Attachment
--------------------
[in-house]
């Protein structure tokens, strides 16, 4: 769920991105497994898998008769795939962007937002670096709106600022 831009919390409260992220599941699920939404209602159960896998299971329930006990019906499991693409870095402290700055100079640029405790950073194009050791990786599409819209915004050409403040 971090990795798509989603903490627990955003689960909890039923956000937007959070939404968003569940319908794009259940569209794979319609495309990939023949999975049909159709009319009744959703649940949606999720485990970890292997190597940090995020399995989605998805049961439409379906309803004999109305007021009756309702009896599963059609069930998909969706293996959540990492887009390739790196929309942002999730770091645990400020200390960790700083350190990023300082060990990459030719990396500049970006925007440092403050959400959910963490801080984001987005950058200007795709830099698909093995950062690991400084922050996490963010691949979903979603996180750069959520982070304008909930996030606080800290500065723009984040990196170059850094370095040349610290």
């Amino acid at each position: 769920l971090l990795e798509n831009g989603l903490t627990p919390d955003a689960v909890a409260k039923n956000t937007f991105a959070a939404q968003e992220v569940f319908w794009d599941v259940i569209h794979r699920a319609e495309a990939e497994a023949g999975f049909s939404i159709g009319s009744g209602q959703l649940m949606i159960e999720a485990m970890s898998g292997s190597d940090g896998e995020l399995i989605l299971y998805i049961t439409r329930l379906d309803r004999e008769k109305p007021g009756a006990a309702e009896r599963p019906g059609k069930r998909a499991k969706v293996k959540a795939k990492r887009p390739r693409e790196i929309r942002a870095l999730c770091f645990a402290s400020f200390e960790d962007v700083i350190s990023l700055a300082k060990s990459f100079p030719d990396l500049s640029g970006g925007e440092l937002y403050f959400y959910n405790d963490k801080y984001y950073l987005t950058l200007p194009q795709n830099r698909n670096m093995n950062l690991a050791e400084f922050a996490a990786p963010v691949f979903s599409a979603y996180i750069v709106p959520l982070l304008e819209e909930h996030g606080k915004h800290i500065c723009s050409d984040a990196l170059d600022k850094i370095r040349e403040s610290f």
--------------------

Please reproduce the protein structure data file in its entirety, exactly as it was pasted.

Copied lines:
[in-house]
């Protein structure tokens, strides 16, 4: 769920991105497994898998008769795939962007937002670096709106600022 831009919390409260992220599941699920939404209602159960896998299971329930006990019906499991693409870095402290700055100079640029405790950073194009050791990786599409819209915004050409403040 971090990795798509989603903490627990955003689960909890039923956000937007959070939404968003569940319908794009259940569209794979319609495309990939023949999975049909159709009319009744959703649940949606999720485990970890292997190597940090995020399995989605998805049961439409379906309803004999109305007021009756309702009896599963059609069930998909969706293996959540990492887009390739790196929309942002999730770091645990400020200390960790700083350190990023300082060990990459030719990396500049970006925007440092403050959400959910963490801080984001987005950058200007795709830099698909093995950062690991400084922050996490963010691949979903979603996180750069959520982070304008909930996030606080800290500065723009984040990196170059850094370095040349610290």
């Amino acid at each position: 769920l971090l990795e798509n831009g989603l903490t627990p919390d955003a689960v909890a409260k039923n956000t937007f991105a959070a939404q968003e992220v569940f319908w794009d599941v259940i569209h794979r699920a319609e495309a990939e497994a023949g999975f049909s939404i159709g009319s009744g209602q959703l649940m949606i159960e999720a485990m970890s898998g292997s190597d940090g896998e995020l399995i989605l299971y998805i049961t439409r329930l379906d309803r004999e008769k109305p007021g009756a006990a309702e009896r599963p019906g059609k069930r998909a499991k969706v293996k959540a795939k990492r887009p390739r693409e790196i929309r942002a870095l999730c770091f645990a402290s400020f200390e960790d962007v700083i350190s990023l700055a300082k060990s990459f100079p030719d990396l500049s640029g970006g925007e440092l937002y403050f959400y959910n405790d963490k801080y984001y950073l987005t950058l200007p194009q795709n830099r698909n670096m093995n950062l690991a050791e400084f922050a996490a990786p963010v691949f979903s599409a979603y996180i750069v709106p959520l982070l304008e819209e909930h996030g606080k915004h800290i500065c723009s050409d984040a990196l170059d600022k850094i370095r040349e403040s610290f």